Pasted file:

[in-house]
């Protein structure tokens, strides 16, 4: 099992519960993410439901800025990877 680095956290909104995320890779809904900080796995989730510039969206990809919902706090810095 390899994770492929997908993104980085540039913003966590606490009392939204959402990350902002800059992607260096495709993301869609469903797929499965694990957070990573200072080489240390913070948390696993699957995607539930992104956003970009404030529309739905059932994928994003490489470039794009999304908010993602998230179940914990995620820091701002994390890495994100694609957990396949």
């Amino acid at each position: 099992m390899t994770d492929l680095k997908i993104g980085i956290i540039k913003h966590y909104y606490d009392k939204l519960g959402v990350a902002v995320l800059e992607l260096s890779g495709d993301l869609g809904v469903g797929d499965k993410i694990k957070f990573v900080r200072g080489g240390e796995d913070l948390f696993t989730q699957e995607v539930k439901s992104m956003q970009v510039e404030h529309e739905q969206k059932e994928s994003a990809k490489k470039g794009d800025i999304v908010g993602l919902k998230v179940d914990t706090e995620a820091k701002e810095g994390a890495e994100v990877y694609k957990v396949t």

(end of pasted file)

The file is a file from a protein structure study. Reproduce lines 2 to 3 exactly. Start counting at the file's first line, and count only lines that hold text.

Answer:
């Protein structure tokens, strides 16, 4: 099992519960993410439901800025990877 680095956290909104995320890779809904900080796995989730510039969206990809919902706090810095 390899994770492929997908993104980085540039913003966590606490009392939204959402990350902002800059992607260096495709993301869609469903797929499965694990957070990573200072080489240390913070948390696993699957995607539930992104956003970009404030529309739905059932994928994003490489470039794009999304908010993602998230179940914990995620820091701002994390890495994100694609957990396949």
């Amino acid at each position: 099992m390899t994770d492929l680095k997908i993104g980085i956290i540039k913003h966590y909104y606490d009392k939204l519960g959402v990350a902002v995320l800059e992607l260096s890779g495709d993301l869609g809904v469903g797929d499965k993410i694990k957070f990573v900080r200072g080489g240390e796995d913070l948390f696993t989730q699957e995607v539930k439901s992104m956003q970009v510039e404030h529309e739905q969206k059932e994928s994003a990809k490489k470039g794009d800025i999304v908010g993602l919902k998230v179940d914990t706090e995620a820091k701002e810095g994390a890495e994100v990877y694609k957990v396949t």